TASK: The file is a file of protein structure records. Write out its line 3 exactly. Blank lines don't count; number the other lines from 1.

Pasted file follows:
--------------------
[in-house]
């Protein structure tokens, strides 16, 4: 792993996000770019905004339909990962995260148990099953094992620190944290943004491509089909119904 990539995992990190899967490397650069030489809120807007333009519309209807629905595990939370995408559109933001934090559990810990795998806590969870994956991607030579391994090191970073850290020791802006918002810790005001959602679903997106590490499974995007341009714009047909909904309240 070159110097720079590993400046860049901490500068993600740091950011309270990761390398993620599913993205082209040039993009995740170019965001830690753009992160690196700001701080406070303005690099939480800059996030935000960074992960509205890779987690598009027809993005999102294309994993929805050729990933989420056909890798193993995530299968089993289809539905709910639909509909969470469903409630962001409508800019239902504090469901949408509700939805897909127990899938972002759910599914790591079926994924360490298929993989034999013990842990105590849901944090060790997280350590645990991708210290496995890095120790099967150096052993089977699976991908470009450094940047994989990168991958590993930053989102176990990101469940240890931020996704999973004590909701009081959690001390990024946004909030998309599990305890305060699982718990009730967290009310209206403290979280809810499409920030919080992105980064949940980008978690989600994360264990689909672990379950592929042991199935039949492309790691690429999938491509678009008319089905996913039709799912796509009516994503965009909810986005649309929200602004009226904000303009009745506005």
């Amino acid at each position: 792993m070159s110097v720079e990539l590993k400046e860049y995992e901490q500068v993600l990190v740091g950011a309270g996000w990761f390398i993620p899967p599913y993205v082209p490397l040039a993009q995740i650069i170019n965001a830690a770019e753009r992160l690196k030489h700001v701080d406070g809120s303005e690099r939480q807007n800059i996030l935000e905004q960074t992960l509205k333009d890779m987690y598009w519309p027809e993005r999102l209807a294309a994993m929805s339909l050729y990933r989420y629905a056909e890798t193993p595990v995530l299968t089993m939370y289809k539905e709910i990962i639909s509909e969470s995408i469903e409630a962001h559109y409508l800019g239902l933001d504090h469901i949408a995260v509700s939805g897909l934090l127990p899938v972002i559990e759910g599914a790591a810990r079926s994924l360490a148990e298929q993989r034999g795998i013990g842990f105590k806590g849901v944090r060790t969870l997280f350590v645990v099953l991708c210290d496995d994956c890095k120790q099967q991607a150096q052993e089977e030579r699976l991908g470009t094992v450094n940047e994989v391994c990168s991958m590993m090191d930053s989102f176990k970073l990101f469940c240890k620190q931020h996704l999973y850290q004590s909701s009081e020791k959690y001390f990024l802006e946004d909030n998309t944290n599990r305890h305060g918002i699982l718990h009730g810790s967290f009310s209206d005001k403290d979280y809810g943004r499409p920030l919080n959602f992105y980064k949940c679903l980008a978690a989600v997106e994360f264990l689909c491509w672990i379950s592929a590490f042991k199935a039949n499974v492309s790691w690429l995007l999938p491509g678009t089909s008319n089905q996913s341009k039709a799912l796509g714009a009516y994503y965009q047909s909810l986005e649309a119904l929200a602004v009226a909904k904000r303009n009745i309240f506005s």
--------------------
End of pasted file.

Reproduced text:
């Amino acid at each position: 792993m070159s110097v720079e990539l590993k400046e860049y995992e901490q500068v993600l990190v740091g950011a309270g996000w990761f390398i993620p899967p599913y993205v082209p490397l040039a993009q995740i650069i170019n965001a830690a770019e753009r992160l690196k030489h700001v701080d406070g809120s303005e690099r939480q807007n800059i996030l935000e905004q960074t992960l509205k333009d890779m987690y598009w519309p027809e993005r999102l209807a294309a994993m929805s339909l050729y990933r989420y629905a056909e890798t193993p595990v995530l299968t089993m939370y289809k539905e709910i990962i639909s509909e969470s995408i469903e409630a962001h559109y409508l800019g239902l933001d504090h469901i949408a995260v509700s939805g897909l934090l127990p899938v972002i559990e759910g599914a790591a810990r079926s994924l360490a148990e298929q993989r034999g795998i013990g842990f105590k806590g849901v944090r060790t969870l997280f350590v645990v099953l991708c210290d496995d994956c890095k120790q099967q991607a150096q052993e089977e030579r699976l991908g470009t094992v450094n940047e994989v391994c990168s991958m590993m090191d930053s989102f176990k970073l990101f469940c240890k620190q931020h996704l999973y850290q004590s909701s009081e020791k959690y001390f990024l802006e946004d909030n998309t944290n599990r305890h305060g918002i699982l718990h009730g810790s967290f009310s209206d005001k403290d979280y809810g943004r499409p920030l919080n959602f992105y980064k949940c679903l980008a978690a989600v997106e994360f264990l689909c491509w672990i379950s592929a590490f042991k199935a039949n499974v492309s790691w690429l995007l999938p491509g678009t089909s008319n089905q996913s341009k039709a799912l796509g714009a009516y994503y965009q047909s909810l986005e649309a119904l929200a602004v009226a909904k904000r303009n009745i309240f506005s």